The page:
ME: Now that you’ve read their bios, you can all see why I am so excited that these two talented writers wanted to stop by to chat.
Welcome, Rochelle and Aileen! Thank you so much for visiting! We’ve got lots of questions and answers to get through, to say nothing of the extra special treats you’ve got lined up for us, so let’s get started!
ME: Who were your favorite authors/illustrators when you were a child?
ROCHELLE: As a little girl, I treasured a little book about two sisters called Me, Too, pouring over the illustrations. When I was seven, I discovered A Wrinkle in Time by Madeleine L’Engle, which smashed open the universe for me. Suddenly, I could imagine other worlds. I’ve read that book at important junctures in my life to remind myself that my uniqueness, even my faults, will help me succeed and that I do have a community of supporters. (Though sometimes it would be nice if Mrs. Which, Mrs. Who, and Mrs. Whatsit would stop by with a bit of their sage advice and magic.)
AILEEN: I love this question because it gives me an opportunity to think back to the books that influenced me early on. When I was a child, my two favorite books were Madeline by Ludwig Bemelmans and Me Too Iguana written by Jacquelyn Reinach and illustrated by Richard Heftner. I loved Madeline because it’s about a strong independent girl. It’s also set in Paris which is one of my favorite places. Me Too Iguana was part of the Sweet Pickles series, and I still have many of my original books! I asked my mother to read Me Too Iguana so many times she would occasionally hide it just to give herself a break. It’s about an iguana trying to be like everyone else and eventually realizing that she is perfect just the way she is. Now that I think about these books as an adult, it’s an interesting dichotomy that on one hand I was drawn to a book about a fearless girl who does what she wants and another book about a girl who wants to be like everybody else. I think this is something that children often struggle with, and it’s a big part of why I wrote WE GOT GAME. I want kids to know that it’s okay to be different, to take risks, and follow their dreams.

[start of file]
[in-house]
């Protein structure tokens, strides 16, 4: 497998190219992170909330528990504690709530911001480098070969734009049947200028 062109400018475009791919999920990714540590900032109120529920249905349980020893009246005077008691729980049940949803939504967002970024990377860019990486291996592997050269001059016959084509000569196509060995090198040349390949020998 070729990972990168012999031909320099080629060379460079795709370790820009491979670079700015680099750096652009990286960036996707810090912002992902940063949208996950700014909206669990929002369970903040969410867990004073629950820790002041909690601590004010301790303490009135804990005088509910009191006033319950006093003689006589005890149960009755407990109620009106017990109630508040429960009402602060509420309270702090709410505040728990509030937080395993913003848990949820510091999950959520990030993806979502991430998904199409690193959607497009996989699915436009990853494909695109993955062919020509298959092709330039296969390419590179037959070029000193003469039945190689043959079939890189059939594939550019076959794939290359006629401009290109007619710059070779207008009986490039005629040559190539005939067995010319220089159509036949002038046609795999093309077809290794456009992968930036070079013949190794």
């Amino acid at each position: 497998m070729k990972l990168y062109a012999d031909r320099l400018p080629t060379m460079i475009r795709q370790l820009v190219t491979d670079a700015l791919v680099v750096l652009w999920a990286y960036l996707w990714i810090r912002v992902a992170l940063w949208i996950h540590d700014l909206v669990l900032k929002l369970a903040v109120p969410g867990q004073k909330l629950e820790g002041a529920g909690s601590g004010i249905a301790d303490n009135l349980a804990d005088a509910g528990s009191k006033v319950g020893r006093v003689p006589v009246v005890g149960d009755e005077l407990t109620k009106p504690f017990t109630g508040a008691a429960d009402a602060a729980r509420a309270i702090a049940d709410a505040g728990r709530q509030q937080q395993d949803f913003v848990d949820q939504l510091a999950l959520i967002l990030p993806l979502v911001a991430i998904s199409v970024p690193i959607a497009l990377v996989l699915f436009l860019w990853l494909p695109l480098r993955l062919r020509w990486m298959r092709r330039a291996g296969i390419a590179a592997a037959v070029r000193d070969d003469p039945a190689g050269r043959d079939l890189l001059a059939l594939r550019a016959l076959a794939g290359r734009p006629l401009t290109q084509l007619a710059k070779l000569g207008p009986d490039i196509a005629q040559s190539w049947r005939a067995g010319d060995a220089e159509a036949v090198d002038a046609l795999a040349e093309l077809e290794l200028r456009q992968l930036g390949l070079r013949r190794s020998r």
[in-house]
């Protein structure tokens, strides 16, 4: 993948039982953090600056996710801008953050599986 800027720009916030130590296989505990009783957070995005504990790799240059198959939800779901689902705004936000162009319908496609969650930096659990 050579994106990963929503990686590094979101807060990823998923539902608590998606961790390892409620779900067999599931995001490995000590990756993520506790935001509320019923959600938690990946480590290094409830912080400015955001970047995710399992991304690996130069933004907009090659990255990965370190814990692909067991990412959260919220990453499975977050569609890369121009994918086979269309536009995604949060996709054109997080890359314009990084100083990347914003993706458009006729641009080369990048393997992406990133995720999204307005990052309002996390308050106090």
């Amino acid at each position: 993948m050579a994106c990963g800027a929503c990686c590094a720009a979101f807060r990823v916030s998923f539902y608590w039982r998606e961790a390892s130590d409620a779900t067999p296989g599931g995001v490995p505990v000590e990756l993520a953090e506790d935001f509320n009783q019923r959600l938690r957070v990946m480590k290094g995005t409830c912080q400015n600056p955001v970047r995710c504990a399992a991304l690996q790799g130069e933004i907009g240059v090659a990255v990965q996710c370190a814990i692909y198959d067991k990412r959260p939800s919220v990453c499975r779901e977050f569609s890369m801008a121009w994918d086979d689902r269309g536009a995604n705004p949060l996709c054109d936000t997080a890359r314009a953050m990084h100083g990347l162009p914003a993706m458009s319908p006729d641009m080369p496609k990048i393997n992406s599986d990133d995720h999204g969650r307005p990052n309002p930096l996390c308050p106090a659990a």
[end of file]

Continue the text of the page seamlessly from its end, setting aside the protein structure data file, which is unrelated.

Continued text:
ME: What do you know now that you wish you knew when you first started writing?
ROCHELLE: It takes time and persistence to succeed. You must believe in yourself and your work—and keep submitting! Madeleine L’Engle received 26 rejections for A Wrinkle in Time before it found a home. (https://www.washingtonpost.com/news/retropolis/wp/2018/03/10/publishers-hated-a-wrinkle-in-time-madeleine-lengle-never-forgot-the-rejections/) Kate DiCamillo got 473 rejection letters before selling Because of Winn Dixie. (https://www.smh.com.au/entertainment/books/kate-dicamillo-how-she-became-a-bestseller-after-473-rejection-letters-20170310-guv3e7.html) But both writers kept submitting their manuscripts and showing up to write—and their work has delighted many young people.